# Tag Info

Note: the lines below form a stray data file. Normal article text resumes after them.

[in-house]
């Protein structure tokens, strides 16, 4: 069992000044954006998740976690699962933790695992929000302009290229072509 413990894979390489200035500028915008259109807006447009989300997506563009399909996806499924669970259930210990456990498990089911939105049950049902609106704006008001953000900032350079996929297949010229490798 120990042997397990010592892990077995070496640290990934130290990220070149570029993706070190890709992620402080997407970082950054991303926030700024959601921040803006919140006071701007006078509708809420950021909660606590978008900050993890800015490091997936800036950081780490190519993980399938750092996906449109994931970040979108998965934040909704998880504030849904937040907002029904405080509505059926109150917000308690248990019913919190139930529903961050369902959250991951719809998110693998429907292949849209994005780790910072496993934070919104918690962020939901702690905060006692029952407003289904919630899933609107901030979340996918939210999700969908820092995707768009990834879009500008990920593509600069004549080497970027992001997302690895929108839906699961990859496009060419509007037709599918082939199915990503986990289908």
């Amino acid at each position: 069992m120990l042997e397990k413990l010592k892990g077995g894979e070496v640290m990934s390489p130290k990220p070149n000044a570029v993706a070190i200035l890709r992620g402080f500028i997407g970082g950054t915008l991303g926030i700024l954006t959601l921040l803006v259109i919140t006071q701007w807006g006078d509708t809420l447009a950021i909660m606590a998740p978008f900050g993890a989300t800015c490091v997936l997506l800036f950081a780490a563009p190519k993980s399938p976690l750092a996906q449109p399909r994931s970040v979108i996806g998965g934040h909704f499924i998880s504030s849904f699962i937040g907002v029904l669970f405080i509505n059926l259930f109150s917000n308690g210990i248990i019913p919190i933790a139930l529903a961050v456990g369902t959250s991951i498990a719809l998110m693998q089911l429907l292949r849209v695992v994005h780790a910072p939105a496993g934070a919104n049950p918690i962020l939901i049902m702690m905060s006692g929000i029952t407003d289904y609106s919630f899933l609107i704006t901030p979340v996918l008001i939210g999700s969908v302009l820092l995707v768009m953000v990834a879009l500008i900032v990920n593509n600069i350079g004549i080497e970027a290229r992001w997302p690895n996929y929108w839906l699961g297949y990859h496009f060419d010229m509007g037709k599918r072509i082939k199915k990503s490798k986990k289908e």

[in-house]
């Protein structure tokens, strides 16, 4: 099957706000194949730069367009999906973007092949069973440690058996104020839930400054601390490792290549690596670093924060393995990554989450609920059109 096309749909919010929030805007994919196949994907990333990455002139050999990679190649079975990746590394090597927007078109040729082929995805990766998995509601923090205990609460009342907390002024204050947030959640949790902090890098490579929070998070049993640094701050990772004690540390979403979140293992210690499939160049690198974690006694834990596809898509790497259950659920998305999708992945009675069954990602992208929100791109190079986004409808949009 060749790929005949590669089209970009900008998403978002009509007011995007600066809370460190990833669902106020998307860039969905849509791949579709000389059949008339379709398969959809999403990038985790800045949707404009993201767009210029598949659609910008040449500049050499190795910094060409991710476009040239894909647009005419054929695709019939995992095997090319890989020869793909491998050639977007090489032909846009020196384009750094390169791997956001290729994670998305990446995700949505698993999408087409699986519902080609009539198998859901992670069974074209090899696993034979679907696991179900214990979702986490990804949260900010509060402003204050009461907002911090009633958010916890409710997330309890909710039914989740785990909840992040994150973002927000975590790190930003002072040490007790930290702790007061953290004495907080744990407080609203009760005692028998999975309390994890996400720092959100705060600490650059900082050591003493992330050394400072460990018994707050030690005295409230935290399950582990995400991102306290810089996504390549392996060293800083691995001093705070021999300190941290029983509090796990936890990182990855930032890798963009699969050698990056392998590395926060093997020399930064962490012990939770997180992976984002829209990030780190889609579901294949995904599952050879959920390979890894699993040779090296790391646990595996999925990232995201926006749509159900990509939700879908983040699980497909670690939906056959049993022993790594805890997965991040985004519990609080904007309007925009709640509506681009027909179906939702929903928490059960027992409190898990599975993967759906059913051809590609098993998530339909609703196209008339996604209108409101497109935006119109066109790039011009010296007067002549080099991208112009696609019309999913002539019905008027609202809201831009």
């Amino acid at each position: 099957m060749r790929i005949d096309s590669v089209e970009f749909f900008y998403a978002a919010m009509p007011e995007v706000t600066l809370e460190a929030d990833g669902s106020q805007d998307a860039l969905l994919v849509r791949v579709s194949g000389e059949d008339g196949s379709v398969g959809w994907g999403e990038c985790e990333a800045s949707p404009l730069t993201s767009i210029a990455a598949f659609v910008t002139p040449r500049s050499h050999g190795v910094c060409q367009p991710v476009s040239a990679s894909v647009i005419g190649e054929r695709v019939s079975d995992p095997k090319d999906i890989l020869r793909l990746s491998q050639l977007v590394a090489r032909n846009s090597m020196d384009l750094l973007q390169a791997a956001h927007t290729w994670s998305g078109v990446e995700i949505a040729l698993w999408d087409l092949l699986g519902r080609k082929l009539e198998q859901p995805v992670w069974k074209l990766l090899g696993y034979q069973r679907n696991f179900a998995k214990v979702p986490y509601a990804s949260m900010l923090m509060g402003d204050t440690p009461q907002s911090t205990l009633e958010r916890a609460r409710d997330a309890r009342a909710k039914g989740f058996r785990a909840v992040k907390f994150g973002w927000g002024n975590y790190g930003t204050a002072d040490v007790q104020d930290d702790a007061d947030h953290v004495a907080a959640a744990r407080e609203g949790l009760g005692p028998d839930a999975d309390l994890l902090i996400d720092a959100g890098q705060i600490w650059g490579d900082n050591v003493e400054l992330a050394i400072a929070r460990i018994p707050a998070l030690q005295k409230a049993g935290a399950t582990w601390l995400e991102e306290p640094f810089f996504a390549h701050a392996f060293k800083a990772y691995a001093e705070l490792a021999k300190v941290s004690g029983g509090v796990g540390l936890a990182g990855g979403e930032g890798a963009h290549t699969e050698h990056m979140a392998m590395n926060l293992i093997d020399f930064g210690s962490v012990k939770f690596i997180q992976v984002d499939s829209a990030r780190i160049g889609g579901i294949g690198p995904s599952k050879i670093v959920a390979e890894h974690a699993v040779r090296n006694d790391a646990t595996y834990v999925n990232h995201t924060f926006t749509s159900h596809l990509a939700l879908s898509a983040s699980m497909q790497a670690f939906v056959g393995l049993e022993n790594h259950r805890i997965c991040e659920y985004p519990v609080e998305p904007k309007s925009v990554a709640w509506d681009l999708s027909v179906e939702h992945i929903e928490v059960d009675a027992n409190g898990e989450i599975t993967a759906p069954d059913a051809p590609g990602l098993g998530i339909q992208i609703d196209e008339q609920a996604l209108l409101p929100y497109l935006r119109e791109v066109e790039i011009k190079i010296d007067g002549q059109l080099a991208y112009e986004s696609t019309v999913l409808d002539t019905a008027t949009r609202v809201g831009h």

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Score 100 8605 I used an algorithm that starts with one solution and repeatedly tries to split a prime $p$ in the solution into two other primes $q_ 1$ and $q_ 2$ that satisfy $\frac1{p-1} = \frac1{q_1-1}+\frac1{q_2-1}$. It is known (and can be quickly checked) that the positive integer solutions to $\frac1n = \frac1x + \frac1y$ are in one-to-one ...